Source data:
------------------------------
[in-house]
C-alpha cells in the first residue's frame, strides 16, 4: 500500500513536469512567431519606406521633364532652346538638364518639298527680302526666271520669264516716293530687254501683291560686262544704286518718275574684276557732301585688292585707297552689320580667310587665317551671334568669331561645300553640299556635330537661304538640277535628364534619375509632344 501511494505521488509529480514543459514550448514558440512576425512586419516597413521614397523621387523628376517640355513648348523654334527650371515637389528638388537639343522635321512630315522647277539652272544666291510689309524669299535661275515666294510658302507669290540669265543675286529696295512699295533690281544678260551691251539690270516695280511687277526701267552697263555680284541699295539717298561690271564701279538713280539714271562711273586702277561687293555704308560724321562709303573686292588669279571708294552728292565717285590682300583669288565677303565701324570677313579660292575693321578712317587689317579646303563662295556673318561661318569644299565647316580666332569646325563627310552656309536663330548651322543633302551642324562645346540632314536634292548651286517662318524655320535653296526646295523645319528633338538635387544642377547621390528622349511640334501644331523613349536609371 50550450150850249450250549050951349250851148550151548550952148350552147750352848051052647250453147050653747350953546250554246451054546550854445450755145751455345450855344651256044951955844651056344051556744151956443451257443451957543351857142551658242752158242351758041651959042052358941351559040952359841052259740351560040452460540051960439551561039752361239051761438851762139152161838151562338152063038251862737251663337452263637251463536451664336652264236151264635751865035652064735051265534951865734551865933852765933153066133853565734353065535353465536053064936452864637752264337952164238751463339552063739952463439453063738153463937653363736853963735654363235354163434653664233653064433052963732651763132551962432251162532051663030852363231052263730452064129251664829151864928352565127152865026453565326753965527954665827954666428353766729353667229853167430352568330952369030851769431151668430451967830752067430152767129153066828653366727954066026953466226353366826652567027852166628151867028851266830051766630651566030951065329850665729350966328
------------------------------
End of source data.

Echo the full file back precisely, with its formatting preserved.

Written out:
[in-house]
C-alpha cells in the first residue's frame, strides 16, 4: 500500500513536469512567431519606406521633364532652346538638364518639298527680302526666271520669264516716293530687254501683291560686262544704286518718275574684276557732301585688292585707297552689320580667310587665317551671334568669331561645300553640299556635330537661304538640277535628364534619375509632344 501511494505521488509529480514543459514550448514558440512576425512586419516597413521614397523621387523628376517640355513648348523654334527650371515637389528638388537639343522635321512630315522647277539652272544666291510689309524669299535661275515666294510658302507669290540669265543675286529696295512699295533690281544678260551691251539690270516695280511687277526701267552697263555680284541699295539717298561690271564701279538713280539714271562711273586702277561687293555704308560724321562709303573686292588669279571708294552728292565717285590682300583669288565677303565701324570677313579660292575693321578712317587689317579646303563662295556673318561661318569644299565647316580666332569646325563627310552656309536663330548651322543633302551642324562645346540632314536634292548651286517662318524655320535653296526646295523645319528633338538635387544642377547621390528622349511640334501644331523613349536609371 50550450150850249450250549050951349250851148550151548550952148350552147750352848051052647250453147050653747350953546250554246451054546550854445450755145751455345450855344651256044951955844651056344051556744151956443451257443451957543351857142551658242752158242351758041651959042052358941351559040952359841052259740351560040452460540051960439551561039752361239051761438851762139152161838151562338152063038251862737251663337452263637251463536451664336652264236151264635751865035652064735051265534951865734551865933852765933153066133853565734353065535353465536053064936452864637752264337952164238751463339552063739952463439453063738153463937653363736853963735654363235354163434653664233653064433052963732651763132551962432251162532051663030852363231052263730452064129251664829151864928352565127152865026453565326753965527954665827954666428353766729353667229853167430352568330952369030851769431151668430451967830752067430152767129153066828653366727954066026953466226353366826652567027852166628151867028851266830051766630651566030951065329850665729350966328